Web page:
to replicate the STAP cell findings have not been successful so far, the RIKEN Institute
Hitoshi Niwa, who leads a team that has been trying to verify the
stimulus-triggered acquisition of pluripotency or STAP phenomenon since April,
said: 'We're still midway, but there's a possibility that STAP cells don't
exist'. Dr Niwa is a co-author in the STAP studies and a principal investigator
at the RIKEN Center for Developmental Biology in Kobe.
originally published in Nature in January this year, claimed that a simple
acid bath is able to trigger conversion of a type of blood cells into
pluripotent stem cells that can develop into any cell type in mice. The work attracted
worldwide attention and was considered a breakthrough in regenerative medicine,
but quickly faced criticism due to a number of errors.
investigating committee found lead author Dr Haruko Obokata guilty of research
misconduct, but cleared other co-authors. Eventually, the articles were
retracted at the beginning of July.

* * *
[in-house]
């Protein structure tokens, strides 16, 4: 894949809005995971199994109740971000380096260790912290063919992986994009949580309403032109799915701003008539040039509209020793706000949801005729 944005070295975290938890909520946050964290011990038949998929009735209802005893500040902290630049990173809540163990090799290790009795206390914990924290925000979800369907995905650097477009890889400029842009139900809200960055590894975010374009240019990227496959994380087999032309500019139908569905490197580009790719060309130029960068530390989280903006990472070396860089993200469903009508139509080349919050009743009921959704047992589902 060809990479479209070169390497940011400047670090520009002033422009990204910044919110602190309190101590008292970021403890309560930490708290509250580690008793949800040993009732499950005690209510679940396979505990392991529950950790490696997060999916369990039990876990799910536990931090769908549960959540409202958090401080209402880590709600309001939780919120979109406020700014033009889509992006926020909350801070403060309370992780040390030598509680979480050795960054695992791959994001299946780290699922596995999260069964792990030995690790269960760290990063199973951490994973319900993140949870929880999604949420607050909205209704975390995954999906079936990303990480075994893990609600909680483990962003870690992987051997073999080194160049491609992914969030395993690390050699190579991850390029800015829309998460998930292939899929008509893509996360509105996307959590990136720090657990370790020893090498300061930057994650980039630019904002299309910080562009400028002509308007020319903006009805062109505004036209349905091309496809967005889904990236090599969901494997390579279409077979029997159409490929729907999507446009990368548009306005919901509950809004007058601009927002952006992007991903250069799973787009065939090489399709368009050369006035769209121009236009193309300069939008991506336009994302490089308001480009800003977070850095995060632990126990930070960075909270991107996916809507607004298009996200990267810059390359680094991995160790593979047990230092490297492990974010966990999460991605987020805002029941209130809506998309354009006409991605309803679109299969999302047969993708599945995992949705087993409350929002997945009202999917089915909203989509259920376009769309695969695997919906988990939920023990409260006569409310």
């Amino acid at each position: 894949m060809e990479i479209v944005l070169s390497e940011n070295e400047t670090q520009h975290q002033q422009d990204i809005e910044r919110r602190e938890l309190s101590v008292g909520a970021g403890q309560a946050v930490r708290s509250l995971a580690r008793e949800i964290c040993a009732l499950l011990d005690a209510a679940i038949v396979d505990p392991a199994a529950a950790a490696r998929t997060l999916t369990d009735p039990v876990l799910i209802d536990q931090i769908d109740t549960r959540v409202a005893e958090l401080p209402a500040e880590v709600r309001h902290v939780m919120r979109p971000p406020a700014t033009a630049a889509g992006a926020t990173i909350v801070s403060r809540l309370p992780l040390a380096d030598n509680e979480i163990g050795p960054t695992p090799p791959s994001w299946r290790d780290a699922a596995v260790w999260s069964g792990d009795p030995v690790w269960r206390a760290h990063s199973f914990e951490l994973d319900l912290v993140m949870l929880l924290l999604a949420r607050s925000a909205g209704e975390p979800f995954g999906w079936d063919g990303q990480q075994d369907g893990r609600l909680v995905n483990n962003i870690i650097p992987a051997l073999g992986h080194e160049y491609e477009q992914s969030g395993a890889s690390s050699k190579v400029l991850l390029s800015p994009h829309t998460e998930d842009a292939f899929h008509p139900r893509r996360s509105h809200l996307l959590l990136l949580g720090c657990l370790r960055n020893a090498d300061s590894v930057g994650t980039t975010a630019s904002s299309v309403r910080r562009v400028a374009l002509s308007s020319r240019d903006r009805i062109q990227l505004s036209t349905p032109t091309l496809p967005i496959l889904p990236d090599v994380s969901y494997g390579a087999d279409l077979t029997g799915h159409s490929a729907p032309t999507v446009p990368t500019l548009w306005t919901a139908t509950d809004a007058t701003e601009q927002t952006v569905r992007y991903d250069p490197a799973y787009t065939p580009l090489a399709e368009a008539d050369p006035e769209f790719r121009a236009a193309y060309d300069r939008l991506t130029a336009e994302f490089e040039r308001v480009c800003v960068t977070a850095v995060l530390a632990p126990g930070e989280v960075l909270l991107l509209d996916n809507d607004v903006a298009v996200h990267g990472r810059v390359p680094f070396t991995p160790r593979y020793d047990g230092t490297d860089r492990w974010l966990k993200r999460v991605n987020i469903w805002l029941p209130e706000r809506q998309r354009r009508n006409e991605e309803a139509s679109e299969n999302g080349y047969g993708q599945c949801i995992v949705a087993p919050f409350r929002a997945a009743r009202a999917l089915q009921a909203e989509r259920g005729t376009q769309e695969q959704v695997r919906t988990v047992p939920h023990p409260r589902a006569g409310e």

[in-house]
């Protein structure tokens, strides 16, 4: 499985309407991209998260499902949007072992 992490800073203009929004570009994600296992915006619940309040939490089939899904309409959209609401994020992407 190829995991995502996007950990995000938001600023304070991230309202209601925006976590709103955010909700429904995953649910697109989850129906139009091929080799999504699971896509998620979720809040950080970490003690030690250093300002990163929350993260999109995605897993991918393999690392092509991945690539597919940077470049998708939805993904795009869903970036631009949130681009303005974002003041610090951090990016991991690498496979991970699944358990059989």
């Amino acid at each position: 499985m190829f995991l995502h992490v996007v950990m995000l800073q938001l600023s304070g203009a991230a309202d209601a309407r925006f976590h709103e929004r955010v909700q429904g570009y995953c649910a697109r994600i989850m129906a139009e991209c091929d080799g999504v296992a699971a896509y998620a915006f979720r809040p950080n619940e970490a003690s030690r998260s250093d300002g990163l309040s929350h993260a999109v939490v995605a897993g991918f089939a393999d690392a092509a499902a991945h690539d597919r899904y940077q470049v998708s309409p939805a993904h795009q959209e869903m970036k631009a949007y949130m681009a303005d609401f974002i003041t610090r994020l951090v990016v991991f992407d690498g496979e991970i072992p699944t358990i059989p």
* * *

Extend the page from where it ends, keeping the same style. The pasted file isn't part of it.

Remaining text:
verification experiments, the team at RIKEN have been following the procedure
to create STAP cells as detailed in the original articles, using 'acid baths'
of spleen mouse cells. However, no activity from genes signifying that stem cells
have been created has been detected. The attempts will continue and other
conditions, such as use of other type of mice, organs and chemical stresses,
will be tested. Dr Obokata has also been given the chance of replicating her
work within RIKEN, but in a separate effort to Dr Niwa's team.
the lack of validity so far comes as another blow to the STAP saga. Dr Yoshiki
Sasai, who was the deputy director of the RIKEN Center for Development Biology
and also a co-author of the STAP studies, committed suicide at the beginning of
is expected to be completed by March 2015, and the results of both investigations
will be collated in a report assessing the fidelity of the original STAP
publications. The latest interim report does not include information about the
progress of Dr Obokata's work.
addressed the negative publicity of STAP research and its consequences by
announcing its plan to downsize the Center for Developmental Biology, renaming
it and re-launching it in November 2014 under new management. It has since
reported that the reform plan would be carried out 'not for the sake of RIKEN,
but for the sake of the society as a whole'.